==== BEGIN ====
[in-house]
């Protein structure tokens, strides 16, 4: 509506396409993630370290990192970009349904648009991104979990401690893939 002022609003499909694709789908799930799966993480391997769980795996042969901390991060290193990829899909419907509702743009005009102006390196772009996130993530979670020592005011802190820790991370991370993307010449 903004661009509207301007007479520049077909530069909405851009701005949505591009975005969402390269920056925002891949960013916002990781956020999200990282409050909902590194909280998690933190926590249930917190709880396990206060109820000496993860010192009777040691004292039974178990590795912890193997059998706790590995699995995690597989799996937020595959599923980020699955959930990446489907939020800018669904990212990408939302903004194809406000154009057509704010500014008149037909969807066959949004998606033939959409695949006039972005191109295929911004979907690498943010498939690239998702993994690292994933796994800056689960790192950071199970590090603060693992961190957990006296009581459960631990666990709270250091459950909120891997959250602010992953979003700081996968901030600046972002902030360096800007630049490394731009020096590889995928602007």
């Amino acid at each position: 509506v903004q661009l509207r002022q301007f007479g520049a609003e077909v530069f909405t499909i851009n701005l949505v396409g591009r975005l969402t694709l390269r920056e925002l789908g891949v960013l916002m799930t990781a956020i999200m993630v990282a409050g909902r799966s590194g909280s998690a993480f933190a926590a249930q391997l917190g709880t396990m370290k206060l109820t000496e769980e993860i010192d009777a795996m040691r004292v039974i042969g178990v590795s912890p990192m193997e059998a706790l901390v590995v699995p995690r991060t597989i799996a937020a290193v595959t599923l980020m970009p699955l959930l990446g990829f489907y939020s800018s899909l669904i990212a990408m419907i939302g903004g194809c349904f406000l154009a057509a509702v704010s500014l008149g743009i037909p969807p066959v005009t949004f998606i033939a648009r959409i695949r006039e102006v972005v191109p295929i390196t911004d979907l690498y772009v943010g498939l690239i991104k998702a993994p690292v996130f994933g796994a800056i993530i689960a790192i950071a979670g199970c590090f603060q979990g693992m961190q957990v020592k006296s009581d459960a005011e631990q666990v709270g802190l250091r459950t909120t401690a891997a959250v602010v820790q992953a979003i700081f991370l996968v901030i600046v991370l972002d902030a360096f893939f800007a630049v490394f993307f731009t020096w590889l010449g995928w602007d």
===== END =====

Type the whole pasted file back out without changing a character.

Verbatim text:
[in-house]
């Protein structure tokens, strides 16, 4: 509506396409993630370290990192970009349904648009991104979990401690893939 002022609003499909694709789908799930799966993480391997769980795996042969901390991060290193990829899909419907509702743009005009102006390196772009996130993530979670020592005011802190820790991370991370993307010449 903004661009509207301007007479520049077909530069909405851009701005949505591009975005969402390269920056925002891949960013916002990781956020999200990282409050909902590194909280998690933190926590249930917190709880396990206060109820000496993860010192009777040691004292039974178990590795912890193997059998706790590995699995995690597989799996937020595959599923980020699955959930990446489907939020800018669904990212990408939302903004194809406000154009057509704010500014008149037909969807066959949004998606033939959409695949006039972005191109295929911004979907690498943010498939690239998702993994690292994933796994800056689960790192950071199970590090603060693992961190957990006296009581459960631990666990709270250091459950909120891997959250602010992953979003700081996968901030600046972002902030360096800007630049490394731009020096590889995928602007």
């Amino acid at each position: 509506v903004q661009l509207r002022q301007f007479g520049a609003e077909v530069f909405t499909i851009n701005l949505v396409g591009r975005l969402t694709l390269r920056e925002l789908g891949v960013l916002m799930t990781a956020i999200m993630v990282a409050g909902r799966s590194g909280s998690a993480f933190a926590a249930q391997l917190g709880t396990m370290k206060l109820t000496e769980e993860i010192d009777a795996m040691r004292v039974i042969g178990v590795s912890p990192m193997e059998a706790l901390v590995v699995p995690r991060t597989i799996a937020a290193v595959t599923l980020m970009p699955l959930l990446g990829f489907y939020s800018s899909l669904i990212a990408m419907i939302g903004g194809c349904f406000l154009a057509a509702v704010s500014l008149g743009i037909p969807p066959v005009t949004f998606i033939a648009r959409i695949r006039e102006v972005v191109p295929i390196t911004d979907l690498y772009v943010g498939l690239i991104k998702a993994p690292v996130f994933g796994a800056i993530i689960a790192i950071a979670g199970c590090f603060q979990g693992m961190q957990v020592k006296s009581d459960a005011e631990q666990v709270g802190l250091r459950t909120t401690a891997a959250v602010v820790q992953a979003i700081f991370l996968v901030i600046v991370l972002d902030a360096f893939f800007a630049v490394f993307f731009t020096w590889l010449g995928w602007d």